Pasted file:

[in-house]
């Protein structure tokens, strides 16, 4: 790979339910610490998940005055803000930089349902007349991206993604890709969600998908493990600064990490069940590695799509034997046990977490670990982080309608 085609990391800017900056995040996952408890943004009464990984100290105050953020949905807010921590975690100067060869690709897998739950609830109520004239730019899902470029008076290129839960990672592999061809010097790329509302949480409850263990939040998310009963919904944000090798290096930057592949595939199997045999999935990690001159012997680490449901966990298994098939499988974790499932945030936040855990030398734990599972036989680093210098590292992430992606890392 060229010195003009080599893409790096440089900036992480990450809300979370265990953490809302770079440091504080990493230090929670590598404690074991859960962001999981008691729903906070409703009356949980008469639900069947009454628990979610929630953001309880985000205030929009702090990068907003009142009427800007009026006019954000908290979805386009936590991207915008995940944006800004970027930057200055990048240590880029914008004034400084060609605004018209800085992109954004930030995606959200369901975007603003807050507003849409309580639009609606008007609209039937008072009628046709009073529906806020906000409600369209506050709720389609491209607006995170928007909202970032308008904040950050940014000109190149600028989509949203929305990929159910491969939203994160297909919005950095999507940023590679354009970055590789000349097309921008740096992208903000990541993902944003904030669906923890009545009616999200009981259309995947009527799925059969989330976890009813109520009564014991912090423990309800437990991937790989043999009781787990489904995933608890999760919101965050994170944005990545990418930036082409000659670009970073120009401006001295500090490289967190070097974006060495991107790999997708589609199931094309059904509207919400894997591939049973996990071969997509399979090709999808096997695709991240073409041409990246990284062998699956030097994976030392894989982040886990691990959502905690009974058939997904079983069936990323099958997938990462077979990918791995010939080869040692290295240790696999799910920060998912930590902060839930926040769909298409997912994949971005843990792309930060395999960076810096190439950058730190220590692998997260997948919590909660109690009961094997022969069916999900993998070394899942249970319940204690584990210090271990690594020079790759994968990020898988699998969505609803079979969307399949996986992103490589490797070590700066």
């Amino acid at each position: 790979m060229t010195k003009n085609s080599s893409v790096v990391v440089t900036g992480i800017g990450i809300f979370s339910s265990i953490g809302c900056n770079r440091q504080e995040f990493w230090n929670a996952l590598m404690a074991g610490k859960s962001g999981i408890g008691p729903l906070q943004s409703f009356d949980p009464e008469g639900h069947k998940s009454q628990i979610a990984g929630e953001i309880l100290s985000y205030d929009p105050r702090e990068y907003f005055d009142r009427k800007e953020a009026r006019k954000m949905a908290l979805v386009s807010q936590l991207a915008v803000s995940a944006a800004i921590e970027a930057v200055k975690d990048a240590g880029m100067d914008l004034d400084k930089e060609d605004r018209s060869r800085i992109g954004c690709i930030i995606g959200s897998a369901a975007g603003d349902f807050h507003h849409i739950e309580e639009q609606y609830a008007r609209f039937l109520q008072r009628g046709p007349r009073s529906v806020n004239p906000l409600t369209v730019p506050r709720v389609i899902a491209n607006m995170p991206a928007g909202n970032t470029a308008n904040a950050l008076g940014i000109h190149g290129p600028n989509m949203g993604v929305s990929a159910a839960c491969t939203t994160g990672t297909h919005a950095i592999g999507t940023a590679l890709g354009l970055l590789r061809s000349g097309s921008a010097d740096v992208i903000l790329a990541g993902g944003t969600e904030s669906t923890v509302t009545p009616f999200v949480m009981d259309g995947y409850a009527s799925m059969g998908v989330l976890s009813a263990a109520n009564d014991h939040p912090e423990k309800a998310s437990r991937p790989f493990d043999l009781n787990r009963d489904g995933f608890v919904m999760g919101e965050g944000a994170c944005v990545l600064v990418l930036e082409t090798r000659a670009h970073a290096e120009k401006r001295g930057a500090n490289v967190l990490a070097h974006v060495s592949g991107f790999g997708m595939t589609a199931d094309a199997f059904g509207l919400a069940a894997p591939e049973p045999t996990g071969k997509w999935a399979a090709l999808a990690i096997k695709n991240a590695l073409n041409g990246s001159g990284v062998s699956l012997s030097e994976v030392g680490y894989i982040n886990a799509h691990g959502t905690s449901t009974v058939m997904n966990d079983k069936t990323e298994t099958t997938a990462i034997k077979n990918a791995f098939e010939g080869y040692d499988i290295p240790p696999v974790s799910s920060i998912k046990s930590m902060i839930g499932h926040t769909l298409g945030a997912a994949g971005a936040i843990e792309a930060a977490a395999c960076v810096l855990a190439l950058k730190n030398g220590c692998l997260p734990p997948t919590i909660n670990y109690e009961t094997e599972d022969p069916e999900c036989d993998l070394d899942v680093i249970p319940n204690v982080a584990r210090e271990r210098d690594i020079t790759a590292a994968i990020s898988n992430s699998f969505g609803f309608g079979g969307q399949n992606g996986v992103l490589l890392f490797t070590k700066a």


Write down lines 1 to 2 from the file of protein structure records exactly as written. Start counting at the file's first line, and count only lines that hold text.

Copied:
[in-house]
């Protein structure tokens, strides 16, 4: 790979339910610490998940005055803000930089349902007349991206993604890709969600998908493990600064990490069940590695799509034997046990977490670990982080309608 085609990391800017900056995040996952408890943004009464990984100290105050953020949905807010921590975690100067060869690709897998739950609830109520004239730019899902470029008076290129839960990672592999061809010097790329509302949480409850263990939040998310009963919904944000090798290096930057592949595939199997045999999935990690001159012997680490449901966990298994098939499988974790499932945030936040855990030398734990599972036989680093210098590292992430992606890392 060229010195003009080599893409790096440089900036992480990450809300979370265990953490809302770079440091504080990493230090929670590598404690074991859960962001999981008691729903906070409703009356949980008469639900069947009454628990979610929630953001309880985000205030929009702090990068907003009142009427800007009026006019954000908290979805386009936590991207915008995940944006800004970027930057200055990048240590880029914008004034400084060609605004018209800085992109954004930030995606959200369901975007603003807050507003849409309580639009609606008007609209039937008072009628046709009073529906806020906000409600369209506050709720389609491209607006995170928007909202970032308008904040950050940014000109190149600028989509949203929305990929159910491969939203994160297909919005950095999507940023590679354009970055590789000349097309921008740096992208903000990541993902944003904030669906923890009545009616999200009981259309995947009527799925059969989330976890009813109520009564014991912090423990309800437990991937790989043999009781787990489904995933608890999760919101965050994170944005990545990418930036082409000659670009970073120009401006001295500090490289967190070097974006060495991107790999997708589609199931094309059904509207919400894997591939049973996990071969997509399979090709999808096997695709991240073409041409990246990284062998699956030097994976030392894989982040886990691990959502905690009974058939997904079983069936990323099958997938990462077979990918791995010939080869040692290295240790696999799910920060998912930590902060839930926040769909298409997912994949971005843990792309930060395999960076810096190439950058730190220590692998997260997948919590909660109690009961094997022969069916999900993998070394899942249970319940204690584990210090271990690594020079790759994968990020898988699998969505609803079979969307399949996986992103490589490797070590700066």